Over the last few years, the presence in the environment of trace amounts of emerging substances, especially drug residues in water, has been a concern for public opinion, the scientific community and the health authorities. Numerous studies have indeed demonstrated the presence of therapeutic or diagnostic compounds in surface water or groundwater at concentrations ranging from a few nanograms to a few micrograms per litre. Some of these resources are then used for the production of water intended for human consumption, and drug residues have sometimes been identified in the public water supply in France. This therefore raises the issue of the potential health risks to users associated with the presence of these substances at the measured levels.
In this context, and despite the fact that no study has yet demonstrated any health risk associated with the presence of drug residues in water intended for human consumption, the Agency has been working on this topic since 2006, mainly at the request of the French Ministry of Health. Its work is part of the National Plan on Drug Residues in Water (PNRM) launched in 2011, and which followed the National Environmental Health Plans (PNSE 1 and PNSE 2).
A comprehensive approach to provide answers
In 2008, the Agency developed a prioritisation strategy to determine the most relevant human and veterinary drugs to be screened for in water intended for human consumption.
Based on this, it then developed analytical methods for these substances. In 2011, ANSES’s Nancy Laboratory for Hydrology published the results of a national campaign specifically on the detection of human and veterinary drug residues in resources used for the production of the drinking water supply and in treated water.
Pending the results of this campaign, ANSES and the French National Agency for Medicines and Health Products Safety (ANSM) were both formally requested to assess the health risks associated with the presence of drug residues in water intended for human consumption. This required defining a method for assessing such risks and testing its application on carbamazepine, a drug used in human medicine that, according to the bibliography, had a high probability of being found, and on a compound used in veterinary medicine, both of which were detected during the analysis campaign.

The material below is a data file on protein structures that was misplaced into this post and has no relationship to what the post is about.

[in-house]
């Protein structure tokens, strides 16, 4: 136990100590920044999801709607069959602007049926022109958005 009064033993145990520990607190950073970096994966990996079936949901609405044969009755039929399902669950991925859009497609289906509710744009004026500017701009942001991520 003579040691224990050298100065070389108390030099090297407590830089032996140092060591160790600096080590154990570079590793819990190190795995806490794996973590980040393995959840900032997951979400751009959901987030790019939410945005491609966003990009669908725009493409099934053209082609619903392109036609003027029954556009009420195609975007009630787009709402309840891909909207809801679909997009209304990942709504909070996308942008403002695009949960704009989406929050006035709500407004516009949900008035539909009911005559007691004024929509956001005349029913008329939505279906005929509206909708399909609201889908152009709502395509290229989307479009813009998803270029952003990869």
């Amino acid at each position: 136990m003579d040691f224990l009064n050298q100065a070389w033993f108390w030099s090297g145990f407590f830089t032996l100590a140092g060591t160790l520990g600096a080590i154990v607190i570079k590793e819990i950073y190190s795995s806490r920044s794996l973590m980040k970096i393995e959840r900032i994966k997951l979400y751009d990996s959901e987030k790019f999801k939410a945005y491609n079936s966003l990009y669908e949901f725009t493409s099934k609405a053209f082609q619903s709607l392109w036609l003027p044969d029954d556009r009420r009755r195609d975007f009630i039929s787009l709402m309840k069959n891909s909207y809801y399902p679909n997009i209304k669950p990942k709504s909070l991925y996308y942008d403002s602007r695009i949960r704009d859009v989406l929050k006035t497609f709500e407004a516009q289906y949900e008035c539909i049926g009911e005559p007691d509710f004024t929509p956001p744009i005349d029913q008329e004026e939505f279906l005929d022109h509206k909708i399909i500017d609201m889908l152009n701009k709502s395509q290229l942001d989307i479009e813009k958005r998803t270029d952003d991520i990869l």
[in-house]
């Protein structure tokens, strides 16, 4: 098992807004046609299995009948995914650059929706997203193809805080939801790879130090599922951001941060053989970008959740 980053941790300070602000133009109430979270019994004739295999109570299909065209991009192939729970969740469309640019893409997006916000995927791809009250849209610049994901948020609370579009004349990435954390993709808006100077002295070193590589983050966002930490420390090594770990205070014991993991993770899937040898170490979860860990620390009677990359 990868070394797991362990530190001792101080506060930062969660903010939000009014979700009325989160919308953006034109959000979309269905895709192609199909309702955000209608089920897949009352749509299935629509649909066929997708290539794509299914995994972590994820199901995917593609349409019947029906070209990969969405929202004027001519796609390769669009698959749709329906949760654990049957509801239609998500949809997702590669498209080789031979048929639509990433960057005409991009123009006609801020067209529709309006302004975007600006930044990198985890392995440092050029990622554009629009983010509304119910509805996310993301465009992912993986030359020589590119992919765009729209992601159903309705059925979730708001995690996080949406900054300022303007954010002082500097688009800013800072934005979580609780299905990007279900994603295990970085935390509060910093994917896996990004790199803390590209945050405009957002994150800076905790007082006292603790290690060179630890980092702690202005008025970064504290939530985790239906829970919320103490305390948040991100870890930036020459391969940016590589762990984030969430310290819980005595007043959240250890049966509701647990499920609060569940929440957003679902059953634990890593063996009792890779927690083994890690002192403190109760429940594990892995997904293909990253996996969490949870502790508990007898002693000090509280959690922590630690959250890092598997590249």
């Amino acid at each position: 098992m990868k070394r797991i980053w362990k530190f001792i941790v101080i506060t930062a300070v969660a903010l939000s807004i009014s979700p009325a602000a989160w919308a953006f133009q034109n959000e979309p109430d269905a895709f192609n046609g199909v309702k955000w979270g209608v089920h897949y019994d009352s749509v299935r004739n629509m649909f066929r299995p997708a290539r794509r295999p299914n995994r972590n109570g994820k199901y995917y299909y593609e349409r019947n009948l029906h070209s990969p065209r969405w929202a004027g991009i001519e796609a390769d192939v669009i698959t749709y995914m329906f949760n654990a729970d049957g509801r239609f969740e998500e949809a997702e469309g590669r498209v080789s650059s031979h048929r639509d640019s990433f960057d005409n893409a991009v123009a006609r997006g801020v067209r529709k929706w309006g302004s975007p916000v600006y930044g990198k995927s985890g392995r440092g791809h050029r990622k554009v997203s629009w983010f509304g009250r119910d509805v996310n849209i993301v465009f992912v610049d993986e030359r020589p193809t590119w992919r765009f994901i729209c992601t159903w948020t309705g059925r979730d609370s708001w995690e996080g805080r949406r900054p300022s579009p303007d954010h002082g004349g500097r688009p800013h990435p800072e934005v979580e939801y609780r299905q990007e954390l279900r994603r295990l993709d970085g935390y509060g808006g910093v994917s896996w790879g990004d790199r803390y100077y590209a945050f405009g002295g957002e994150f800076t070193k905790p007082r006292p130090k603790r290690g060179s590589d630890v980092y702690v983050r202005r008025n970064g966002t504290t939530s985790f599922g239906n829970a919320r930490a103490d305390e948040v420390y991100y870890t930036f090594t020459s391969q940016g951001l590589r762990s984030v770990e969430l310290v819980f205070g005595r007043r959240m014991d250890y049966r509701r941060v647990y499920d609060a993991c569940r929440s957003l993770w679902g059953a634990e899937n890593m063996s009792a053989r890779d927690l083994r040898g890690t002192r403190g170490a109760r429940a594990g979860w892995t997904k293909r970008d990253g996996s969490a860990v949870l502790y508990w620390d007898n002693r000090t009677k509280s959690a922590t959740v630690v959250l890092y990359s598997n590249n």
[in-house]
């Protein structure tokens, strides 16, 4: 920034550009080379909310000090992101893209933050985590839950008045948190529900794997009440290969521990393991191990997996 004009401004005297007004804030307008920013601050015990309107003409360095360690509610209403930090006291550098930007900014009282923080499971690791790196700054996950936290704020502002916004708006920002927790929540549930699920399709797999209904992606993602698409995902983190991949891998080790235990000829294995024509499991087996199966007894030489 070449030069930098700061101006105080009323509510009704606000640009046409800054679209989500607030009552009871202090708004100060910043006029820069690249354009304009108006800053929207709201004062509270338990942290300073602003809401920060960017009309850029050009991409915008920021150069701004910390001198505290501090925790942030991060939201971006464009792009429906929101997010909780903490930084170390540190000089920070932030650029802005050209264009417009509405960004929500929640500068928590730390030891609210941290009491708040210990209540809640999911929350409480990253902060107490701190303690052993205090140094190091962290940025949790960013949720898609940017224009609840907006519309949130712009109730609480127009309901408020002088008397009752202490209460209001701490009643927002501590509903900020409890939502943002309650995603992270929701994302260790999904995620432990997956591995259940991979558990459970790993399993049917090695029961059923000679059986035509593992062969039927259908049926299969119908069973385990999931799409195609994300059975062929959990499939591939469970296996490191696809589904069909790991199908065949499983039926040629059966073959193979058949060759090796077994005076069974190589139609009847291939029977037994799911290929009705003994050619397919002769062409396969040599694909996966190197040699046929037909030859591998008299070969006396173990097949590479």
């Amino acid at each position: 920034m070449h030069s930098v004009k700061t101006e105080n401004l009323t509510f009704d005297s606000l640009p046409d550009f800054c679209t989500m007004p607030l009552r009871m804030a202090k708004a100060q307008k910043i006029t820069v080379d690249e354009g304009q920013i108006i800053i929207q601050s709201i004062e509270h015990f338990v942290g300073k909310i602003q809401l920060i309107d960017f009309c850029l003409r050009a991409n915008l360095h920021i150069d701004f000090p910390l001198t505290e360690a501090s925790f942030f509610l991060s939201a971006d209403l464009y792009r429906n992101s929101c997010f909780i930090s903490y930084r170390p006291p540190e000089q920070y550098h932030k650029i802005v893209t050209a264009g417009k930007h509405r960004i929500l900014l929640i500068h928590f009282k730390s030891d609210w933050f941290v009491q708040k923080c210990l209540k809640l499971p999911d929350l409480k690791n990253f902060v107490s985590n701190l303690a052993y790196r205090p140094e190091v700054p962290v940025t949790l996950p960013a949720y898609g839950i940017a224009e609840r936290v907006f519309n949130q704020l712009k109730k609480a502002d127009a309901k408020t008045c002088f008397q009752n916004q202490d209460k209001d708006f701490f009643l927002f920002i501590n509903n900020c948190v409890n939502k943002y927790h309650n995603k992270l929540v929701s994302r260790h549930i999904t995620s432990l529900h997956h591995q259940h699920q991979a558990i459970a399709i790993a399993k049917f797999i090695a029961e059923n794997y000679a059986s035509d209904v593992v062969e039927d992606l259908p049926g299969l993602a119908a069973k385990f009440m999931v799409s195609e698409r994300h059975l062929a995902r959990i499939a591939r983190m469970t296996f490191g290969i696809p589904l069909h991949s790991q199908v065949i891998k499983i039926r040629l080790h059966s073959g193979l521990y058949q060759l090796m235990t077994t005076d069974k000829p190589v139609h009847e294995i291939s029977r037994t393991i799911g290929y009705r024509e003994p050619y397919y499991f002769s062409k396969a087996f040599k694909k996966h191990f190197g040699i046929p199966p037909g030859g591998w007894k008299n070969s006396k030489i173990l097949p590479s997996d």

In June 2010, the Agency published the first part of this work, dedicated to assessment of exposure to drug residues via water intended for human consumption. The final results of this assessment are published today in the form of an opinion and report.
A general risk assessment method
Based on its previous work, the expert appraisal published today by the Agency proposes a general method for assessing the health risks associated with the presence of drug residues in water intended for human consumption. This method consists of eight steps dealing respectively with the compound’s characteristics, the identification of relevant drug metabolites and transformation products for the risk assessment, the assessment of human exposure via water intended for human consumption, the determination of the biological effects of the substances assessed, the determination of toxicity reference values, the development of a guideline value and, finally, the risk assessment.
As part of this work, the Agency applied this method to two drugs and two of their metabolites. Carbamazepine, a substance used in human medicine for its antiepileptic, neurotropic and psychotropic properties, with its metabolite 10,11-epoxycarbamazepine, and danofloxacin, an antibiotic of the class of fluoroquinolones used exclusively in veterinary medicine, with its metabolite desmethyldanofloxacin.
Agency’s conclusions and recommendations
The experts conclude that there is a negligible health risk following the ingestion of these compounds via water intended for human consumption, with the safety margins being adequate regardless of the assessment methods used and in view of the available analytical and toxicological data.
However, applying ANSES’s proposed method to these substances has brought to light a number of limitations. In terms of exposure, there are few available robust data on the contamination of water intended for human consumption in France by drug residues, and especially by their metabolites and transformation products. The study conducted by the Nancy Laboratory for Hydrology, which served to characterise French exposure to carbamazepine and danofloxacin, despite being of good quality, gives only a snapshot of the contamination of water intended for human consumption in France, and does not include spatial and temporal variations.
Moreover, assessing the chronic toxicity of the active ingredients is also hampered by a lack of data, mainly on drugs for human use, because they are either non-existent or inaccessible.
All of these limitations mean that a quantitative risk assessment is difficult. Thus, the Agency stresses the need for chronic toxicity studies on drug residues, but also on their relevant metabolites and transformation products.
More broadly, the issue of assessing the risks of such residues is also part of the general problem of taking into account the possible effects of mixtures of substances at low doses.
The Agency will continue its assessment work with the other substances screened for as part of the analysis campaign performed by the Nancy laboratory.